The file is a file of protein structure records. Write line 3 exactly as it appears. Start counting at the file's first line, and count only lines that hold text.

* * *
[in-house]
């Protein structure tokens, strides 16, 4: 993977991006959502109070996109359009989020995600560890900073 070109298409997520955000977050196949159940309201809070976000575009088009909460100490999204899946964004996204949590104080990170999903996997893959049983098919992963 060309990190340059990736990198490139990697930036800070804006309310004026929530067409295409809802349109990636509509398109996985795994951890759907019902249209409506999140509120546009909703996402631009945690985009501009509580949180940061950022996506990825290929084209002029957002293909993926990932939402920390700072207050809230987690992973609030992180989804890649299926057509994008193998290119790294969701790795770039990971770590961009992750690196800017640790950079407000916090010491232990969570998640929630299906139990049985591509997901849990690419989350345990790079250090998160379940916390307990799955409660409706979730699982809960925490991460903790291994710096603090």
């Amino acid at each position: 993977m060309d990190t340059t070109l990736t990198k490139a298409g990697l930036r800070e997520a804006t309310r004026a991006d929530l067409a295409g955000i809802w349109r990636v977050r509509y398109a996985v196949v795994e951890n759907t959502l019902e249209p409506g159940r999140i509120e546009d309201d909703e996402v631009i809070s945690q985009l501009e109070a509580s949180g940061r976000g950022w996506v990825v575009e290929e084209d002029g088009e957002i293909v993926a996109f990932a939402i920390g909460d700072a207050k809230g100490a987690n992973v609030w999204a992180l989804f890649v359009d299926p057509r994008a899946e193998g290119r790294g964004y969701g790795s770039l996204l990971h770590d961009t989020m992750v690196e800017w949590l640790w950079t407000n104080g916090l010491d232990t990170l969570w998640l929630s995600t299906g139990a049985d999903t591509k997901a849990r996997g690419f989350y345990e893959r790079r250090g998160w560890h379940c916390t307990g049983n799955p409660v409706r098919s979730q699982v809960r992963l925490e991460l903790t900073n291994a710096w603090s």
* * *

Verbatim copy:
């Amino acid at each position: 993977m060309d990190t340059t070109l990736t990198k490139a298409g990697l930036r800070e997520a804006t309310r004026a991006d929530l067409a295409g955000i809802w349109r990636v977050r509509y398109a996985v196949v795994e951890n759907t959502l019902e249209p409506g159940r999140i509120e546009d309201d909703e996402v631009i809070s945690q985009l501009e109070a509580s949180g940061r976000g950022w996506v990825v575009e290929e084209d002029g088009e957002i293909v993926a996109f990932a939402i920390g909460d700072a207050k809230g100490a987690n992973v609030w999204a992180l989804f890649v359009d299926p057509r994008a899946e193998g290119r790294g964004y969701g790795s770039l996204l990971h770590d961009t989020m992750v690196e800017w949590l640790w950079t407000n104080g916090l010491d232990t990170l969570w998640l929630s995600t299906g139990a049985d999903t591509k997901a849990r996997g690419f989350y345990e893959r790079r250090g998160w560890h379940c916390t307990g049983n799955p409660v409706r098919s979730q699982v809960r992963l925490e991460l903790t900073n291994a710096w603090s």